Exercise & Memory Training
By Amanda Tocci
Have you ever been introduced to a person only to forget their name two seconds later and end up spending an entire evening calling them love or mate? Or what about going to the grocery store with a list you've remembered of just a few items, to arrive and totally forget what you were meant to buy? Then there's the classic "where did I leave my keys" and wallet or "are the iron and stove off?"
We have all experienced these embarrassing and frustrating situations and worry whether our memory is going or if we've hit that time when rocking chairs under sunlit windows become our new best friends.
Memory is marvellous when it functions smoothly, when names are remembered, when the correct groceries are bought and when you can grab your keys at an instant. However, our memory sometimes fails to deliver or delivers the wrong item, sometimes we are left blank faced and staring off into the abyss, with a... "What was I...?"
Since Olivia Newton John introduced us to brain training, those infatuated with Olivia in a pair of tight black pants in "Grease" have begun to focus not only on exercising their physical selves but on the brain. Unfortunately, Olivia playing a brain training game sitting down on her plush white leather sofa is not the most ideal way to train our memory.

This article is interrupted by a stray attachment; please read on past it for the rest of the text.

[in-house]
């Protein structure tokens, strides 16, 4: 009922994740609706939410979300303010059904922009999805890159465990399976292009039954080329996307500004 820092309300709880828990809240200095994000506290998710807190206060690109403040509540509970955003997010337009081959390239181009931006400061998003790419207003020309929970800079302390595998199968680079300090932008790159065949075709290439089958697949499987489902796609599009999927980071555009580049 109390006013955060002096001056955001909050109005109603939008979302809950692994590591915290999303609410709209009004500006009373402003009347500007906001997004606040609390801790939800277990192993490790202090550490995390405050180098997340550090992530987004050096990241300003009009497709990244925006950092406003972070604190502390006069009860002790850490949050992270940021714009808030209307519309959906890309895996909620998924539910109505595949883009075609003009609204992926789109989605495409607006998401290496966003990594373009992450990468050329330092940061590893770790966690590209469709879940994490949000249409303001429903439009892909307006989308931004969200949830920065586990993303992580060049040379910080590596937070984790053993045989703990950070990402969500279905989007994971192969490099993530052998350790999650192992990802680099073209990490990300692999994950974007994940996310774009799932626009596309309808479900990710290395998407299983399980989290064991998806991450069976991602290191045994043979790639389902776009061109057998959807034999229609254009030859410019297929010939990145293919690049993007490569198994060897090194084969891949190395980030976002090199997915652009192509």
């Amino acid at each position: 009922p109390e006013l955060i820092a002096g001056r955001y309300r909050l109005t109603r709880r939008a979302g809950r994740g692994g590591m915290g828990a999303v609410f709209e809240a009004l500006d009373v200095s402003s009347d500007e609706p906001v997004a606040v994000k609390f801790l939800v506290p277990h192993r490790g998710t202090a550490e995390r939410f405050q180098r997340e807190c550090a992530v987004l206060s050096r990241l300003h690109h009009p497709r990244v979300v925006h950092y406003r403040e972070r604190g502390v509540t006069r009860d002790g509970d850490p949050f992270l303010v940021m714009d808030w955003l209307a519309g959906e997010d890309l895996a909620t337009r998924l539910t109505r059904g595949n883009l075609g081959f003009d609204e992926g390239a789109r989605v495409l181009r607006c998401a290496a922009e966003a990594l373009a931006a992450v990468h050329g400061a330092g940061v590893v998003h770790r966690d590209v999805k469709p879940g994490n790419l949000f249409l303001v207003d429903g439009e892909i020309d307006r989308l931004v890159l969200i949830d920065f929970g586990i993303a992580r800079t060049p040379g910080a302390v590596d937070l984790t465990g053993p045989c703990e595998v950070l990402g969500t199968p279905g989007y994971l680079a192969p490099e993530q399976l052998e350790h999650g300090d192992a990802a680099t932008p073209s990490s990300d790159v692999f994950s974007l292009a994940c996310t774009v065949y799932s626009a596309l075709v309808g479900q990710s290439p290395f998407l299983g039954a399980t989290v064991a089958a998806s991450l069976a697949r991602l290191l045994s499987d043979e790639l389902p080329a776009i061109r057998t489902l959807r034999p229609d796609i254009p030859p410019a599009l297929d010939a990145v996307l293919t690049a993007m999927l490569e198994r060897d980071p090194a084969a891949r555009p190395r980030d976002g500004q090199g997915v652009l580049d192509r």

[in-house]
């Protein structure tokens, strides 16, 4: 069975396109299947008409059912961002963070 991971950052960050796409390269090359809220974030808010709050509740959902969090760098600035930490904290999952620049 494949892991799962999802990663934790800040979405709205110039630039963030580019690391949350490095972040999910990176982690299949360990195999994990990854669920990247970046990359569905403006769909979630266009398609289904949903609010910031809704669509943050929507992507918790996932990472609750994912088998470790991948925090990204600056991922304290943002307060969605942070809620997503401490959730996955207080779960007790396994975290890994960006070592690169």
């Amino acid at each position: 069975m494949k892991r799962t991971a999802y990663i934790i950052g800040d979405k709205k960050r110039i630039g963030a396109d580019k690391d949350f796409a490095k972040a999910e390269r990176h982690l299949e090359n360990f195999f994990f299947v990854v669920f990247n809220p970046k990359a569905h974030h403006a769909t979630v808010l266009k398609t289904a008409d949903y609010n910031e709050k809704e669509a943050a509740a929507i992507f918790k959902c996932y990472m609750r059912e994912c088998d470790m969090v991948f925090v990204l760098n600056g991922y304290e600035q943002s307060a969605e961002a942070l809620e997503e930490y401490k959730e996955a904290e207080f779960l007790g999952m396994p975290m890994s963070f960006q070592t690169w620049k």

The maintenance of memory requires oxygen through blood supply...yep good ole physical exercise, vitamins and antioxidants...yep, good ole fruit and vegetables and sleep...yep now I'm liking this memory training!
In order to improve our memory capabilities we must move and move quickly. That is, getting off our version of Olivia's plush white leather sofa and moving and eating well.
By exercising that jelly like mass we call a brain we can begin to experience the world with greater confidence knowing that we will be able to find the keys to drive to the supermarket to purchase the groceries with our wallet and know that the iron and stove are off. And maybe, just maybe we may be able to recall the name of the checkout operator who serves us each and every week.
Research has shown that intense aerobic activity actually grows new brain cells in the hippocampus. The hippocampus is one part of the brain responsible for - you guessed it - memory.
Aerobic exercises may include:
- Vigorous hiking/walking
- Cross country skiing
- High impact aerobics
- Vigorous push-ups
About Amanda Tocci
Amanda Tocci is a Literacy Specialist and Managing Director of the Australian Literacy Clinic Pty Ltd. Amanda is currently undertaking her PhD in Psychology at Newcastle University, investigating appropriate strategy instruction for children with working memory and reading disabilities. The Australian Literacy Clinic Pty Ltd is a specialist centre located in Maitland and Newcastle, working with families and schools in assessment, planning and intervention for children with reading difficulties.
Managing Director & Literacy Specialist
Australian Literacy Clinic Pty Ltd.
P: 1300 869 905
Full Reading Checklist